I’m 1,000 meters above the earth and falling at 5 meters per second. Actually, it’s not just me – Wendy’s there too, plus almost 20 unbathed French, German and Japanese tourists.

The funny thing is that I have no idea that we’re falling. We’re not accelerating so I can’t feel anything. Despite the fact that the air is in front of my face – no windows here – I can’t hear any rushing or anything. And the martian landscape we’re above gives no clues as to depth. Add in the fact that the balloons around us are both going up and down and I’d have no idea which direction we were moving if our pilot didn’t tell us.

Cappadocia from above

A balloon ride over Cappadocia is an essential means of seeing the landscape. Every morning almost a thousand people go up in 72 different balloons; it’s the largest collection of balloons found anywhere outside of balloon festivals.

You arrive early to watch them inflate in the pre-dawn twilight.

Balloon inflating

Depending on the whims of your pilot, you might then rocket to a few hundred meters and watch the other balloons rise. And I should add that you have no idea where you’re going to go; your course is set by the vagaries of that morning’s wind.

Balloon taking off


Our pilot then dropped down into one of the many ravines that dot the landscape. We all watched speechless as he glided over ledges and dropped down into canyons that contain thousand year old cave dwellings. We could have literally reached out and touched them or plucked walnuts from trees. You can get a sense of it about halfway through this video:

Our pilot then rose quickly to 1000 meters where the temperature is noticeably lower and we got a profound sense of just how thin the bottom of a balloon’s basket is and how far we were from the ground…

Balloons over Cappadocia

Balloons over Cappadocia

Landing is also an interesting time. Since nobody knows where you’re going to land, a fleet of chase vehicles are following you around as you fly. When you land, a trailer pulls up directly underneath you and the basket drops into place. Very professional.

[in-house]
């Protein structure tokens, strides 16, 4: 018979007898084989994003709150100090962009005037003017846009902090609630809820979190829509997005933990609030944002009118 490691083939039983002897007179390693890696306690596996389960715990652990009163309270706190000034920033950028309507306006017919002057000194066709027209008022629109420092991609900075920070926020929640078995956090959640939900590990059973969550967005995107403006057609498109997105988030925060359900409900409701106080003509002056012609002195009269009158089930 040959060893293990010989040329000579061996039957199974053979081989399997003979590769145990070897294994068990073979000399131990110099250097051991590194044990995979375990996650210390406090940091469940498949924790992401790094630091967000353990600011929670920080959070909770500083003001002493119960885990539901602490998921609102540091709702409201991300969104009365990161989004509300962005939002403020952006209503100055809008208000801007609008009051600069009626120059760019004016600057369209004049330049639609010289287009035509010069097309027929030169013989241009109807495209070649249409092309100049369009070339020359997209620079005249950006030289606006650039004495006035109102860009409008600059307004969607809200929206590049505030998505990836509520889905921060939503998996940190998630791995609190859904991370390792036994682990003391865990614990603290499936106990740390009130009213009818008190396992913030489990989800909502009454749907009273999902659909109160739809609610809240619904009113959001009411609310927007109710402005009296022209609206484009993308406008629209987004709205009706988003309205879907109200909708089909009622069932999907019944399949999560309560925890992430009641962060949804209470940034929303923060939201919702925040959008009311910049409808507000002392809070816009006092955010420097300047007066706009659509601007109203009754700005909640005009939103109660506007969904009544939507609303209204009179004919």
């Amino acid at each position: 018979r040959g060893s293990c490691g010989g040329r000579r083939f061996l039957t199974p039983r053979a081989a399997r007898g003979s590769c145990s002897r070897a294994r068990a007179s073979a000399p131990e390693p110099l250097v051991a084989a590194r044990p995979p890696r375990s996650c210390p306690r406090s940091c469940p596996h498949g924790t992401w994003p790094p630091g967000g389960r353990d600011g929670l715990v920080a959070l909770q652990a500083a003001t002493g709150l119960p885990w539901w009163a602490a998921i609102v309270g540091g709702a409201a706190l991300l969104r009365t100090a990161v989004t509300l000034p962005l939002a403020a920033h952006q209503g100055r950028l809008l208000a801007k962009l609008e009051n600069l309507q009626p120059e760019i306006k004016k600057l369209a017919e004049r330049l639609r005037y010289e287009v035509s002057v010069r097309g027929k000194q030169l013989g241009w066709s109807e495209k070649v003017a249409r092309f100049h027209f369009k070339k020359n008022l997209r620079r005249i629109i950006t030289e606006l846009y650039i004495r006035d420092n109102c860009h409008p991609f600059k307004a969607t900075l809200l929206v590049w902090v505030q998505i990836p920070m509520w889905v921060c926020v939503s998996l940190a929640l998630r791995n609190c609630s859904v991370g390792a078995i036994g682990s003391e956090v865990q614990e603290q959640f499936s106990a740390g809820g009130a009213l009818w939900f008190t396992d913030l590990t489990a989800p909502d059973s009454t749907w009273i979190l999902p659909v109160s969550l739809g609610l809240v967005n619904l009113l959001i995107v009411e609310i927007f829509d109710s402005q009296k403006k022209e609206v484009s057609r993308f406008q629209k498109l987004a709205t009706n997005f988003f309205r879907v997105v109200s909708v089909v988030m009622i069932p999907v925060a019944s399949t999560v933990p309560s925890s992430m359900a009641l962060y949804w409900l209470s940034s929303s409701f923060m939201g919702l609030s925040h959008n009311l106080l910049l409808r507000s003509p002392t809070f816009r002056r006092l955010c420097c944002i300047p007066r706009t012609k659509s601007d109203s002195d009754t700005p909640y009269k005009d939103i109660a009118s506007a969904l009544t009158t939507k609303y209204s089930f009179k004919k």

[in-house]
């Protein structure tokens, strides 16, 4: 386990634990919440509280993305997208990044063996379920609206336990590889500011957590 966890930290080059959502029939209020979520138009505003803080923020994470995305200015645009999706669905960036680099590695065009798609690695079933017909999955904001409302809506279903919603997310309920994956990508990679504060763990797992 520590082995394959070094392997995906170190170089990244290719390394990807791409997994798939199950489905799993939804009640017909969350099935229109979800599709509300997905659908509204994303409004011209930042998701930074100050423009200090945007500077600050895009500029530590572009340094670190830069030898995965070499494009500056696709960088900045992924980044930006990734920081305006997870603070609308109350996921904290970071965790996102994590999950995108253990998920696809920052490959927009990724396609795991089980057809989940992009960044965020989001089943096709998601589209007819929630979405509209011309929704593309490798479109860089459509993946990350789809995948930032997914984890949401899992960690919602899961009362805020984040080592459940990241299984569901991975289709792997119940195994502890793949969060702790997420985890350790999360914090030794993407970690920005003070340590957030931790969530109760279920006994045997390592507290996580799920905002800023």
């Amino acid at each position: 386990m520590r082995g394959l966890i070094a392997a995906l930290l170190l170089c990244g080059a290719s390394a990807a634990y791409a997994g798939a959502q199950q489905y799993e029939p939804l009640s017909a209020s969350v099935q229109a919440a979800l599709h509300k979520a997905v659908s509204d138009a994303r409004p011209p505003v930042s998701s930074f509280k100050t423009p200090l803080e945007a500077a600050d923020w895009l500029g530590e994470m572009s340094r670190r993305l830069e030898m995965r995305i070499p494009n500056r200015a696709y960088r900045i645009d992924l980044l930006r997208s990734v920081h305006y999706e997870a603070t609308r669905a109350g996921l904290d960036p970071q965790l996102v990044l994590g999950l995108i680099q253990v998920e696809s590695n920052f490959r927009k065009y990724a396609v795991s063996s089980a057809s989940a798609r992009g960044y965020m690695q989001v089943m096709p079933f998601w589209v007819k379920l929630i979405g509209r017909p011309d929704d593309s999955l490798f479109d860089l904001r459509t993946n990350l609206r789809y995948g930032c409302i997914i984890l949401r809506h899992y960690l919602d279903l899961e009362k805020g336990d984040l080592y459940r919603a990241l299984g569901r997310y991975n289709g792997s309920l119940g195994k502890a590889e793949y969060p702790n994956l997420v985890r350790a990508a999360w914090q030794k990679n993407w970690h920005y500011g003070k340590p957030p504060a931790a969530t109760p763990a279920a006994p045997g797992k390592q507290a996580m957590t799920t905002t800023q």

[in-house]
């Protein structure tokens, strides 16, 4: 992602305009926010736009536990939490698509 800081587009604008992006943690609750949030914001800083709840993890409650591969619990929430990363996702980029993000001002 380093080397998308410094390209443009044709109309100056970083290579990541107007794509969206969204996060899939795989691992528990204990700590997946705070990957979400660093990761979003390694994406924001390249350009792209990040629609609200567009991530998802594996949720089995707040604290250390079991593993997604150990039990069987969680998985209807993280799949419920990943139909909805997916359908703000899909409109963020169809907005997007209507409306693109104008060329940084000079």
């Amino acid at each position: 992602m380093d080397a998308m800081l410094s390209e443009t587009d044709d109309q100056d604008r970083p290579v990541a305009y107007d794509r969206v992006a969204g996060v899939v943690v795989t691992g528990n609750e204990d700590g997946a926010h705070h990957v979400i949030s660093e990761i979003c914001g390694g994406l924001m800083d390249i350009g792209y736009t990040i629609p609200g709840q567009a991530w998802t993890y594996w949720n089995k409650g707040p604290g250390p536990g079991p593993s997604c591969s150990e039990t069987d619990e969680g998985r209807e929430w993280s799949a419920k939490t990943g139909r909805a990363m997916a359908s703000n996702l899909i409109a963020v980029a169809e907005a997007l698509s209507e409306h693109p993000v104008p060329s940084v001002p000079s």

A quick glass of sugary fermented grapes masquerading as champagne and you’re back to your hotel. And it’s not even 8:30 am yet.


In the distance, looming over all of Cappadocia, is the massive volcano that deposited all the rock and ash that makes the area so unique. Except that according to our guide – and one should never fully trust a guide in this touristy an area – there were actually three simultaneous volcanos that flooded the area with ash and lava millions of years ago.

I couldn’t help but wonder if there was a little bit of miscommunication here between geologists and the tourist industry. I mean, think about the word “simultaneous”. For type A people like me, it’s got a pretty clear meaning. At exactly the same moment (define it as the time taken for an atom to change state, a hummingbird’s wings to flag; whatever nano-scale small increment of time you want…), two or more identical things need to be happening.

Now imagine you’re a geologist. You spend your time wondering how a four billion year old rock evolved and most things take millions of years to occur. Unless your one of those adrenaline junkies who studies volcanos and earthquakes, it’s likely that in your entire career you’re going to see nothing happen. All the action has either occurred in the past or is set for the future. That continental drift ain’t fast enough for you to observe. On any given day, it’s the academic equivalent of watching paint dry.

So maybe, just maybe, when the geologists talk about “simultaneous” volcanos they really meant that three volcanos, only separated by a few hundred thousand years, formed the valley. I mean, they could be forgiven for getting carried away in the excitement of a few things happening in less than a few million years and calling it “simultaneous”. In the grand scheme of four billion years of volcanos blowing apart and reforming the earth, that’s a pretty inconsequential error.

But I digress; it’s just one thought that ran through my head as we were in the bus riding from site to site.

And there’s a lot to see in Cappadocia.

Let’s start with those thousands of Star Wars-style (despite any protestations by your guides, none of it was filmed in Turkey) rock-carved dwellings that are ubiquitous. Some have even been converted into hotels:

Cave Dwellings at Goreme Open-Air Museum

Cave Dwellings Near Goreme Open-Air Museum